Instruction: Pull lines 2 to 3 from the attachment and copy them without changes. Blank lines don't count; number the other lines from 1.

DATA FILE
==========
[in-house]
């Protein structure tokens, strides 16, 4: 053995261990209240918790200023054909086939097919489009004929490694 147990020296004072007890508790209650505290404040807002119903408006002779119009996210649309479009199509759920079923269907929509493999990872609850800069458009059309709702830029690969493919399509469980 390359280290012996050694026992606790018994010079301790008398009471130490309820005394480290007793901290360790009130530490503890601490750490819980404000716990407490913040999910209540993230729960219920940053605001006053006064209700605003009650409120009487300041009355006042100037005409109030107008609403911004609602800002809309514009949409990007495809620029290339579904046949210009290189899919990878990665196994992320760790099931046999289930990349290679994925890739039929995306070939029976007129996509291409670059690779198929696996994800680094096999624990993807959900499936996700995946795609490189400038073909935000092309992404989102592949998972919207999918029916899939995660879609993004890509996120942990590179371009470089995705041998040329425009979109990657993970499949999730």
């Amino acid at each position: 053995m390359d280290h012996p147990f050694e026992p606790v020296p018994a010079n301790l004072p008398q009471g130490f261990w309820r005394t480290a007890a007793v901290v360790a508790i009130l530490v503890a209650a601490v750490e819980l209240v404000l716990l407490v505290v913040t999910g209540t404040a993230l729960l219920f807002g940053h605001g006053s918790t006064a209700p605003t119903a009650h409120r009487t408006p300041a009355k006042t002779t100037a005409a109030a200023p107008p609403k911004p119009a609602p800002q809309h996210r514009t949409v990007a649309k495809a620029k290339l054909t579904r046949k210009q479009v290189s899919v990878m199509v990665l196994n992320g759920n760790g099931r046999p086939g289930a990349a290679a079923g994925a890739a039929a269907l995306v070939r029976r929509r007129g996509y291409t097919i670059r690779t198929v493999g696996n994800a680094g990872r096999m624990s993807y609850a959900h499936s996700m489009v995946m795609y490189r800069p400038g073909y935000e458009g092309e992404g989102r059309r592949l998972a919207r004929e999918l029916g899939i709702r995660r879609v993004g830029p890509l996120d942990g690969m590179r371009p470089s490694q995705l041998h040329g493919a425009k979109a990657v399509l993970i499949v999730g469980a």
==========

């Protein structure tokens, strides 16, 4: 053995261990209240918790200023054909086939097919489009004929490694 147990020296004072007890508790209650505290404040807002119903408006002779119009996210649309479009199509759920079923269907929509493999990872609850800069458009059309709702830029690969493919399509469980 390359280290012996050694026992606790018994010079301790008398009471130490309820005394480290007793901290360790009130530490503890601490750490819980404000716990407490913040999910209540993230729960219920940053605001006053006064209700605003009650409120009487300041009355006042100037005409109030107008609403911004609602800002809309514009949409990007495809620029290339579904046949210009290189899919990878990665196994992320760790099931046999289930990349290679994925890739039929995306070939029976007129996509291409670059690779198929696996994800680094096999624990993807959900499936996700995946795609490189400038073909935000092309992404989102592949998972919207999918029916899939995660879609993004890509996120942990590179371009470089995705041998040329425009979109990657993970499949999730």
């Amino acid at each position: 053995m390359d280290h012996p147990f050694e026992p606790v020296p018994a010079n301790l004072p008398q009471g130490f261990w309820r005394t480290a007890a007793v901290v360790a508790i009130l530490v503890a209650a601490v750490e819980l209240v404000l716990l407490v505290v913040t999910g209540t404040a993230l729960l219920f807002g940053h605001g006053s918790t006064a209700p605003t119903a009650h409120r009487t408006p300041a009355k006042t002779t100037a005409a109030a200023p107008p609403k911004p119009a609602p800002q809309h996210r514009t949409v990007a649309k495809a620029k290339l054909t579904r046949k210009q479009v290189s899919v990878m199509v990665l196994n992320g759920n760790g099931r046999p086939g289930a990349a290679a079923g994925a890739a039929a269907l995306v070939r029976r929509r007129g996509y291409t097919i670059r690779t198929v493999g696996n994800a680094g990872r096999m624990s993807y609850a959900h499936s996700m489009v995946m795609y490189r800069p400038g073909y935000e458009g092309e992404g989102r059309r592949l998972a919207r004929e999918l029916g899939i709702r995660r879609v993004g830029p890509l996120d942990g690969m590179r371009p470089s490694q995705l041998h040329g493919a425009k979109a990657v399509l993970i499949v999730g469980a």